Historic Floods in New South Wales

Historic Floods in New South Wales
Historic Floods in New South Wales

Persistent, heavy rain fell for several days in early autumn in New South Wales, Australia, leading to the region’s worst flooding in six decades. The Australian Bureau of Meteorology reported that areas around Sydney and in the Hunter and Mid North Coast regions were drenched with 400 to 600 millimeters (16 to 24 inches) of rain across four days, with the most extreme totals approaching one meter.

Water levels rose to major flood levels along the Clarence, Gwydir, Mehi, Lower Hunter, Manning, and Colo rivers, among others. The Hawkesbury-Nepean River system around Sydney saw its highest crests since 1961. At least 40,000 people were evacuated and several died across New South Wales (NSW) state, while farmers suffered significant crop and livestock losses.

On March 23, 2021, the Operational Land Imager (OLI) on Landsat 8 acquired a natural-color image (above) of flooding in the Hawkesbury-Nepean River system along the western edge of Sydney. For comparison, the same area is shown on April 5, 2020.

Upstream from Sydney, the Warragamba Dam has been overflowing since March 20 and is expected to continue doing so for a week. The BBC reported: “Warragamba Dam discharged 500 gigalitres on Sydney—equivalent to the volume of Sydney Harbour.” The downstream Hawkesbury-Nepean valley has several choke points that cause river water to pile up and rise onto floodplains west of Sydney in what emergency management authorities refer to as a bathtub effect.

The flood proxy maps above highlight areas of the Mid North Coast region that were likely to be flooded (indicated in blue) on March 20, 2021. The maps were derived from synthetic aperture radar (SAR) data acquired by the Copernicus Sentinel-1 satellites, operated by the European Space Agency (ESA). The maps were created by the National Central University of Taiwan in collaboration with the Advanced Rapid Imaging and Analysis (ARIA) team at the Jet Propulsion Laboratory and Caltech. The ARIA team is supported by NASA’s Earth Science Disasters Program.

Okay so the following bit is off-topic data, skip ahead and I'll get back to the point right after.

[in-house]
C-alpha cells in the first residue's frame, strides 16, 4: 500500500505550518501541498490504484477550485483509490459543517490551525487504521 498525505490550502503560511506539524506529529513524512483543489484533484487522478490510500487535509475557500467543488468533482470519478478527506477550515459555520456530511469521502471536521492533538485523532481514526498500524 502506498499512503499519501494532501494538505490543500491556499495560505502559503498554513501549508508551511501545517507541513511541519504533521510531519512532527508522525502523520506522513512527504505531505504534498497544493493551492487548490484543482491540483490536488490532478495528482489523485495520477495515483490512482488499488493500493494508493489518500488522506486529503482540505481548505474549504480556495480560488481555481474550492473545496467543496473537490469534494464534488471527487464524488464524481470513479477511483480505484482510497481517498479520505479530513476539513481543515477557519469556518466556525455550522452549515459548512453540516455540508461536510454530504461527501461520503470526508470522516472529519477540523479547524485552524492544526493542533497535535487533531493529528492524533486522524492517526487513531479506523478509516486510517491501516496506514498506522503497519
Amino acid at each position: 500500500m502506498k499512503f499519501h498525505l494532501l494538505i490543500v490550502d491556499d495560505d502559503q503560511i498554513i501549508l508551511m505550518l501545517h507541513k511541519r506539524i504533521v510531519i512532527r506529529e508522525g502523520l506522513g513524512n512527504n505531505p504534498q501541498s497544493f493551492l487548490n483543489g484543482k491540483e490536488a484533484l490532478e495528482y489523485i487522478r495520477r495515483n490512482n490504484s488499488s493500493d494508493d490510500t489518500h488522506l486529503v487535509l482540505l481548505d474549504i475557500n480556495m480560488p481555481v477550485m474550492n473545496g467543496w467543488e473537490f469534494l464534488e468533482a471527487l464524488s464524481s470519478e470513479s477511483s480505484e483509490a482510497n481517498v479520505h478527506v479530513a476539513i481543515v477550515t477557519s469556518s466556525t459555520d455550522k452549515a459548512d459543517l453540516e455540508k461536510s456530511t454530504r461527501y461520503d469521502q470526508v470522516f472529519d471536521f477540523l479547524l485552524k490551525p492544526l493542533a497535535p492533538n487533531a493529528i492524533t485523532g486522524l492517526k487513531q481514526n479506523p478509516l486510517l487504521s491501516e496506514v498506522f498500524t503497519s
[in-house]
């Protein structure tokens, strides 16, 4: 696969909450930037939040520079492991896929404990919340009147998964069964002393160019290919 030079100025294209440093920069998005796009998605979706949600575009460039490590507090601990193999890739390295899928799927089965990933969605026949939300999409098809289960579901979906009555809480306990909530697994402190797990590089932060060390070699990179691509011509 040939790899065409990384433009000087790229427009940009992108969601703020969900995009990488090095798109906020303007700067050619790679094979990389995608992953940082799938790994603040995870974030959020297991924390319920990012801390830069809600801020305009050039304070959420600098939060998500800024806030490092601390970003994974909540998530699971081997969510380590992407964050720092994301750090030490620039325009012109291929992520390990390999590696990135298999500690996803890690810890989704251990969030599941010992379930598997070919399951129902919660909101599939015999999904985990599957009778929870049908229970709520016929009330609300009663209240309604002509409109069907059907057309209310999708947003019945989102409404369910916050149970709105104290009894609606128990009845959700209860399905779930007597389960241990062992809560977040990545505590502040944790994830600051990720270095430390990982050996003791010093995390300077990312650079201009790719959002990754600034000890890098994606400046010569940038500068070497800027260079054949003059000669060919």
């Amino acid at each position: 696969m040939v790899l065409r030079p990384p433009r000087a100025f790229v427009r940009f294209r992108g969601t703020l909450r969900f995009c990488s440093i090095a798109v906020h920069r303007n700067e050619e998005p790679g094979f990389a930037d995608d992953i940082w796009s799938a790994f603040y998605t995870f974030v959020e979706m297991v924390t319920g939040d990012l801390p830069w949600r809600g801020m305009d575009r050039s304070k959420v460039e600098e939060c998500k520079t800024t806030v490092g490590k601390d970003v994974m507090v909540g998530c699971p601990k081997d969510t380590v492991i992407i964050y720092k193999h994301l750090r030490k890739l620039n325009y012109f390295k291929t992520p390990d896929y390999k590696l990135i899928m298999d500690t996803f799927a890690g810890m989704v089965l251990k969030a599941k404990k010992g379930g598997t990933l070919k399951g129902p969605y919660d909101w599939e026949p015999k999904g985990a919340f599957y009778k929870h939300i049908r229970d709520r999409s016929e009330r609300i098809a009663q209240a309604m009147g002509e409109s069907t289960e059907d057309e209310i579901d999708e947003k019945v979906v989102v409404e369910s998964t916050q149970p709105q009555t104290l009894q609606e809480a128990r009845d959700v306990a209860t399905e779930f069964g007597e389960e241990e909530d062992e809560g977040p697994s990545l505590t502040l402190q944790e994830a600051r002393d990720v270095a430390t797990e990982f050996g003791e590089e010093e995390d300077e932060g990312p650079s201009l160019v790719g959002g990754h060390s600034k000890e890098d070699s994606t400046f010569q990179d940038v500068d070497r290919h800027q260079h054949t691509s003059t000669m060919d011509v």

Radar signals can penetrate cloud cover, allowing researchers to observe landscapes that are obscured from other satellite sensors. The team created the maps by comparing radar observations collected before and after the rainfall. Specifically, the researchers look for changes in brightness: if a normally rough ground surface is replaced with a smooth water surface, the brightness of those pixels will change.

Many of the areas affected by floods in March 2021 were afflicted with extreme drought and wildfire in the summer of 2020. Burn-scarred landscapes often produce more runoff during extreme rain events because the heat from fires reduces the capacity of the soil to absorb and hold on to water. Furthermore, fire strips away plants and trees that could intercept raindrops before they reach the ground.

The animation above shows rainfall rates and accumulation across eastern Australia from March 16-23, 2021. Those data are overlaid on shades of white and gray from NOAA infrared satellite observations of cloudiness. The rainfall data are remotely-sensed estimates that come from the Integrated Multi-Satellite Retrievals for GPM (IMERG), a product of the Global Precipitation Measurement (GPM) mission. Rainfall rates are marked in blue, while accumulation is represented in green. Due to averaging of the satellite data, local rainfall amounts may be significantly higher when measured from the ground.

Preliminary estimates from NASA’s IMERG analysis indicate that more than 600 millimeters (24 inches) of rain fell just off the coast across the week, with accumulations in coastal areas exceeding 400 millimeters (16 inches). The region usually sees 1000 to 1500 millimeters (40 to 60 inches) of rainfall in a year.

La Niña patterns in the tropical Pacific have brought more rain than usual to eastern and southeastern Australia this summer. That extra rain likely left the soils and waterways with less capacity for absorbing new rainfall in March.

NASA Earth Observatory images by Lauren Dauphin, using modified Copernicus Sentinel data (2021), processed by ESA and analyzed by the National Central University of Taiwan in collaboration with NASA-JPL and Caltech. Landsat data from the U.S. Geological Survey, and topographic data from the Shuttle Radar Topography Mission (SRTM). Animation by Jason West (NASA GSFC) using IMERG data from the Global Precipitation Mission (GPM). Story by Michael Carlowicz.

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